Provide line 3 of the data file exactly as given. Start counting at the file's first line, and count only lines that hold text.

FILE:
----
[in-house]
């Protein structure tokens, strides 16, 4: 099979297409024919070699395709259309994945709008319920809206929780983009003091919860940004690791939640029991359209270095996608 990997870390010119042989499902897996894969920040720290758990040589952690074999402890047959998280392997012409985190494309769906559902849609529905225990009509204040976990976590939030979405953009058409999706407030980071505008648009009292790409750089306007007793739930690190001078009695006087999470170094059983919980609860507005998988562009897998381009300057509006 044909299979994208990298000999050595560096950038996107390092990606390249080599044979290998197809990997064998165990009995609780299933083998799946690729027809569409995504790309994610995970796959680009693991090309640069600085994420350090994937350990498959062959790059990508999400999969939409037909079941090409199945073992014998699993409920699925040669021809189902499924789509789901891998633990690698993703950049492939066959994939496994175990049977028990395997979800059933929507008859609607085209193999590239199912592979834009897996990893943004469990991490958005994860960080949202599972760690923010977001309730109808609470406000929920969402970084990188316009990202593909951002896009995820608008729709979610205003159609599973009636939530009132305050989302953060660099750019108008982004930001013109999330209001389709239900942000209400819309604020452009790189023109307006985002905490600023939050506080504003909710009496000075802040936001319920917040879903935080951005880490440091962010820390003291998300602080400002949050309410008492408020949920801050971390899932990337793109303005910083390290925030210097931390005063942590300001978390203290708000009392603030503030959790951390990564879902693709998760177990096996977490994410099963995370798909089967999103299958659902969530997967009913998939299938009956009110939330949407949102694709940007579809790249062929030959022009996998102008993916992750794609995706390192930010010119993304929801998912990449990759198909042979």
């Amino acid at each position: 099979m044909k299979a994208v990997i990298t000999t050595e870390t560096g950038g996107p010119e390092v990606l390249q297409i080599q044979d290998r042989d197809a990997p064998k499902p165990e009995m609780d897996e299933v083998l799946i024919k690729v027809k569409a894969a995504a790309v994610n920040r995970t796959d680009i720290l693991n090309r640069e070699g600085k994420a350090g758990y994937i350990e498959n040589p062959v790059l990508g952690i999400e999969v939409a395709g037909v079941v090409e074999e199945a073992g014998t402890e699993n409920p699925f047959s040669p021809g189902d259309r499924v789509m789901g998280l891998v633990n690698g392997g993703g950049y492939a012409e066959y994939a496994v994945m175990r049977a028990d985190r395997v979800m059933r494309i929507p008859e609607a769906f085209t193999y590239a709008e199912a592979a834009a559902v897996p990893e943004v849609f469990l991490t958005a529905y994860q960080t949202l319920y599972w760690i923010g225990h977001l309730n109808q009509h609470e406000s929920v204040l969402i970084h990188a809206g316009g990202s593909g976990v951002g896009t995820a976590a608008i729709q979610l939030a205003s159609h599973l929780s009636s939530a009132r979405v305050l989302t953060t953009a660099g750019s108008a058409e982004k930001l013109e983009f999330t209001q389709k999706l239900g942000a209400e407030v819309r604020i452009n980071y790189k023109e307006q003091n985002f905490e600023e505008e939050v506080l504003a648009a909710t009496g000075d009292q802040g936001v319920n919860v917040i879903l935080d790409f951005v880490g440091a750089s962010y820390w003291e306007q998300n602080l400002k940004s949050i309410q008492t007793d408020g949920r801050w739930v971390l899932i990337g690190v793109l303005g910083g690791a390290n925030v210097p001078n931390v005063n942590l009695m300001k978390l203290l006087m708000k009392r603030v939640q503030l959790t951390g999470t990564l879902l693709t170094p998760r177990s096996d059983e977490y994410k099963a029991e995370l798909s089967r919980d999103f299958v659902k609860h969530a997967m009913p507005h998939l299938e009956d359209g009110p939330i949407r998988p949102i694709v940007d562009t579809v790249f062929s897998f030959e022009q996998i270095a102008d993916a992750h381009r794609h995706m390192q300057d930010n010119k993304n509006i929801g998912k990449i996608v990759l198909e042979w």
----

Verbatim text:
């Amino acid at each position: 099979m044909k299979a994208v990997i990298t000999t050595e870390t560096g950038g996107p010119e390092v990606l390249q297409i080599q044979d290998r042989d197809a990997p064998k499902p165990e009995m609780d897996e299933v083998l799946i024919k690729v027809k569409a894969a995504a790309v994610n920040r995970t796959d680009i720290l693991n090309r640069e070699g600085k994420a350090g758990y994937i350990e498959n040589p062959v790059l990508g952690i999400e999969v939409a395709g037909v079941v090409e074999e199945a073992g014998t402890e699993n409920p699925f047959s040669p021809g189902d259309r499924v789509m789901g998280l891998v633990n690698g392997g993703g950049y492939a012409e066959y994939a496994v994945m175990r049977a028990d985190r395997v979800m059933r494309i929507p008859e609607a769906f085209t193999y590239a709008e199912a592979a834009a559902v897996p990893e943004v849609f469990l991490t958005a529905y994860q960080t949202l319920y599972w760690i923010g225990h977001l309730n109808q009509h609470e406000s929920v204040l969402i970084h990188a809206g316009g990202s593909g976990v951002g896009t995820a976590a608008i729709q979610l939030a205003s159609h599973l929780s009636s939530a009132r979405v305050l989302t953060t953009a660099g750019s108008a058409e982004k930001l013109e983009f999330t209001q389709k999706l239900g942000a209400e407030v819309r604020i452009n980071y790189k023109e307006q003091n985002f905490e600023e505008e939050v506080l504003a648009a909710t009496g000075d009292q802040g936001v319920n919860v917040i879903l935080d790409f951005v880490g440091a750089s962010y820390w003291e306007q998300n602080l400002k940004s949050i309410q008492t007793d408020g949920r801050w739930v971390l899932i990337g690190v793109l303005g910083g690791a390290n925030v210097p001078n931390v005063n942590l009695m300001k978390l203290l006087m708000k009392r603030v939640q503030l959790t951390g999470t990564l879902l693709t170094p998760r177990s096996d059983e977490y994410k099963a029991e995370l798909s089967r919980d999103f299958v659902k609860h969530a997967m009913p507005h998939l299938e009956d359209g009110p939330i949407r998988p949102i694709v940007d562009t579809v790249f062929s897998f030959e022009q996998i270095a102008d993916a992750h381009r794609h995706m390192q300057d930010n010119k993304n509006i929801g998912k990449i996608v990759l198909e042979w």